Check out our Clean Guide for 1984 by George Orwell. This is a fantastic read but you’ll be shocked, just like we were, by the content inside. Purchase our Clean Guide so you know which parts of the book to skip.
Written in 1948, 1984 was George Orwell’s chilling prophecy about the future. And while 1984 has come and gone, Orwell’s narrative is timelier than ever.1984 presents a startling and haunting vision of the world, so powerful that it is completely convincing from start to finish. No one can deny the power of this novel, its hold on the imaginations of multiple generations of readers, or the resiliency of its admonitions—a legacy that seems only to grow with the passage of time.
This is the second time I’ve read this book and I’m happy to discover that I still love it. And it’s nice knowing that fact; especially since your “favorites” don’t always stand the test of time. Maybe this is more typical of movies. I just know that it’s alarming to think of some of the movies I loved as a kid and now … well, 1) it’s embarrassing to have told someone it was great and 2) to have tried sitting down with them to watch it. Yikes! But back to the book …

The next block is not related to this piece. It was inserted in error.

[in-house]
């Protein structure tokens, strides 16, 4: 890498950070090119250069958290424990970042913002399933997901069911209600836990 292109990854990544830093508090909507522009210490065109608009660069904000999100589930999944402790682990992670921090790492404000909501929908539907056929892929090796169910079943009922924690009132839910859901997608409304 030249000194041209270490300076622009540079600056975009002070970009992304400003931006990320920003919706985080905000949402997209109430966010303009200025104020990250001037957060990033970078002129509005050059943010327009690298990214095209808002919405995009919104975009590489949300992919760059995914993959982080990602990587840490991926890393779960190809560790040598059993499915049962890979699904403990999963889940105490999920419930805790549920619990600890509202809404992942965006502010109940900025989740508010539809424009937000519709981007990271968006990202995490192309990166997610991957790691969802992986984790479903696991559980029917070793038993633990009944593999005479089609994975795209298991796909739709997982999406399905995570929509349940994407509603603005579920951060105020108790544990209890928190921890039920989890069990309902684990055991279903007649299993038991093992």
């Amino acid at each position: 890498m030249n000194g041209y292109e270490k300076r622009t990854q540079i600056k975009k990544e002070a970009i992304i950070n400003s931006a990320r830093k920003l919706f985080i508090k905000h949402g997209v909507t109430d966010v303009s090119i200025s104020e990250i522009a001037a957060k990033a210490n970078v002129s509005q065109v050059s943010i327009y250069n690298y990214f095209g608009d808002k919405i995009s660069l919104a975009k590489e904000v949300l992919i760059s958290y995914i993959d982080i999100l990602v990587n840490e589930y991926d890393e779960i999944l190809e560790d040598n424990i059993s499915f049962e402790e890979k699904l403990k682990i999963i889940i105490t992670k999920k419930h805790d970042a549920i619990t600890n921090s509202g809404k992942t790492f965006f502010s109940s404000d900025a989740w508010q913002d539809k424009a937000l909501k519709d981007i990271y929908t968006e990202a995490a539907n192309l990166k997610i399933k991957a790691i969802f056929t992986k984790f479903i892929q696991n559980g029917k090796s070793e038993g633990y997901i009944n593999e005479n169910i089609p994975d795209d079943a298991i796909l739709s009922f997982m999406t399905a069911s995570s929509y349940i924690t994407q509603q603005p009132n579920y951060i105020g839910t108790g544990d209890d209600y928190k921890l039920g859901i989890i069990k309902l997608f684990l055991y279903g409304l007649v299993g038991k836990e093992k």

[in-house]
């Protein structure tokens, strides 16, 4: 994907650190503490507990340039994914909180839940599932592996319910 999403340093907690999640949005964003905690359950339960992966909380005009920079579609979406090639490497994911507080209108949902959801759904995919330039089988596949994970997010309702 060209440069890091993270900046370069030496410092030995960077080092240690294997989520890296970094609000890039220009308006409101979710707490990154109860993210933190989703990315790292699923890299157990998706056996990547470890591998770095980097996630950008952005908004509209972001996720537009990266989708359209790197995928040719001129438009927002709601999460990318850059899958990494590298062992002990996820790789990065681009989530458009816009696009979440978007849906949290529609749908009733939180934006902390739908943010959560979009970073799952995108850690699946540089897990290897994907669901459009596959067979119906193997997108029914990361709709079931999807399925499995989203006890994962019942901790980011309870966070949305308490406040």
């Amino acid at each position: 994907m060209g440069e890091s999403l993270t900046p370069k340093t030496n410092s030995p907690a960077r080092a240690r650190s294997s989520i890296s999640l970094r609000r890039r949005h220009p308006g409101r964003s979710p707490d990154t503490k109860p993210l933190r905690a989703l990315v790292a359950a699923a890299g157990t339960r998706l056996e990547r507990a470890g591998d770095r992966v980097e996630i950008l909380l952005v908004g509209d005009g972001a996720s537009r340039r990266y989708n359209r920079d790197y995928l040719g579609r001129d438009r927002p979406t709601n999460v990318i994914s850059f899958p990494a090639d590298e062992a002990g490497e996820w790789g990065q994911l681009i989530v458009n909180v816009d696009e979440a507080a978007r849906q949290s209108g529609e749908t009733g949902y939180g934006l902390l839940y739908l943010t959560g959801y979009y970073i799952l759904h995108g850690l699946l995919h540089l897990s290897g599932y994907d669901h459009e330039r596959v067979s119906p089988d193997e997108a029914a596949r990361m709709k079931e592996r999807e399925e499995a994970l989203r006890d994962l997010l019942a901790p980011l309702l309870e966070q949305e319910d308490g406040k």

I want this to be a favorite of yours too, so I’m going to tell you a few things. Don’t worry – no spoilers.
It has the best opening line of all time. “It was a bright cold day in April, and the clocks were striking thirteen.” Isn’t that great! There’s just something about it, though I’m not sure what, that I really love! I think it has to do with “thirteen.” (My second favorite opening line, by the way, is, “There was a boy called Eustace Clarence Scrubb, and he almost deserved it,” from The Voyage of the Dawntreader).
Next. People don’t love this book for the characters. Hopefully this will help get you in the right frame of mind. The characters in the book, and there’s really only a handful, aren’t there to be likeable or pull your heartstrings. They are there for one purpose – to explain and convey a concept.
It is the concept that makes this book great and a classic! For the concept is about a negative utopia where the government is all-powerful. Why? Because people have ceased to think for themselves; and in fact, can no longer think, for the words that would convey deeper meaning and expressions of intellectual thought have been systematically erased from the human vocabulary by the government. “Don’t you see that the whole aim of Newspeak is to narrow the range of thought? In the end we shall make thought-crime literally impossible, because there will be no words in which to express it.”
If you want a book to make you think, and perhaps keep you alert to holding tightly to your rights as a citizen, then you should read this!
One other thing – there is an ongoing debate as to how the story ends.
Because of a number of explicit sensual scenes, I would strongly recommend downloading Book Radar’s 1984.